Saturday, December 16, 2006

Paying attention to what you buy at Gallery Gora


I just received this tout sheet from Gallery Gora which tries to impress with the following statement:
Grid Composition" by John Kingerlee sold for a record price of $156,000 in the Sotheby's Contemporary Art Sale New York. This newly established world record clearly demonstrates the growing demand for this leading world artist. Kingerlee's mixed media, drawings, ceramics and collage are all handled with immense skill, for he loves to experiment and push his materials to their limits, right to the very edge.His work literally fizzles with energy as if seen through the eyes of a child creating friendly innocent like beings, goblins and animals from a cosmic world.
If you click here to see the previous Sothebys results for John Kingerlee that three weeks earlier a larger Grid Composition sold for about one third (36%) of the price. And what really annoys me, is the use of a painting that is not a Grid Composition to illustrate the tout sheet, and the way it is written it is designed to give you the impression that Grid Composition is just one of many paintings by Mr. Kingerlee that are all increasing exponentially in value. When in fact there are many different paintings by him called Grid Composition and they have always gone for a much higher price than anything else he has done. And the other types are not increasing as fast or as much. A piece by Mr. Kingerlee much similar to what is illustrated sold for less than $2,700 at Sothebys on May 25 of this year.

And then finally compare what was written by Sothebys about the Grid Compositions of John Kingerlee with what Gallery Gora wrote.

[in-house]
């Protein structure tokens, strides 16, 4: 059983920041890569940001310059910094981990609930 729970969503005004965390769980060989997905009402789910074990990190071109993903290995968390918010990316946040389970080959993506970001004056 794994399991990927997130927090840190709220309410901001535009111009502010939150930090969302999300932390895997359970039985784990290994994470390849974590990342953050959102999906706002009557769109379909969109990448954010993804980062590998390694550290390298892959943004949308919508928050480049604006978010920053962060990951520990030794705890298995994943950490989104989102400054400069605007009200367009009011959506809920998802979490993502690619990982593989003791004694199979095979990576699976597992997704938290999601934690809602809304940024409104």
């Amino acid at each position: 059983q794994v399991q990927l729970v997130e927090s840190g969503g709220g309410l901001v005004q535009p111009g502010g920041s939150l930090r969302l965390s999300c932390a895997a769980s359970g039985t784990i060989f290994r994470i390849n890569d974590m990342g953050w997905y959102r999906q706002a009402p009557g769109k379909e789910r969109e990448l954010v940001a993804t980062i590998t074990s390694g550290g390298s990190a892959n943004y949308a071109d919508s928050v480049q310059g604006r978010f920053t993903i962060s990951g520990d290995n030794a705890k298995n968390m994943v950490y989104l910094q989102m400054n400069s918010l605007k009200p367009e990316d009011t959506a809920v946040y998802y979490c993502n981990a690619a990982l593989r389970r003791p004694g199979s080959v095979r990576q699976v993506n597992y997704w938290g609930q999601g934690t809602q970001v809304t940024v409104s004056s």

The series of grid paintings John Kingerlee has been working on since the year 2000 represent the apex of his achievement, both as a superlative technician and as a visionary artist. Each of his grids may be comprised of up to 50 layers of paint and will literally take years to complete, allowing for the fact that each coat needs time to dry before the next one is applied. In the early stages he uses bright colours, but he progressively adds more white to his paints as he loves the subtlety of reduced colour. The process is one of endlessly hiding and revealing, as each layer responds differently to its neighbour, breaking through the surface perhaps or even blending with a new skin of pigment. The unhurried addition of so many layers can be likened to the laying down of geological strata, as seen for example in the rock-strewn landscape surrounding Kingerlee’s home on West Cork’s Beara peninsula.

The Grids ultimately pay tribute to the prismatic disintegration and reassembly of everyday objects by the Cubist masters, Picasso and Braque, at the end of the first decade of the twentieth century. Comparisons can also be drawn with the Harmonies of Paul Klee and the heavily impasted abstracts of Nicolas de Stael. But Kingerlee is far from being a mere follower. He uses colour and touch, whether wielding a palette knife or a brush, with great subtlety, and the intended effect is ultimately one of meditative calm. His grids evoke a serenity that belies, in an astonishing perceptive ‘leap’, the near three-dimensionality of their accreted surfaces.

Jonathan Benington
"Fizzles with an energy" vs. "meditative calm." Isn't that soort of like Black vs. White?

(If you need to sign in to see any of the Sothebys pages, use BugMeNot)

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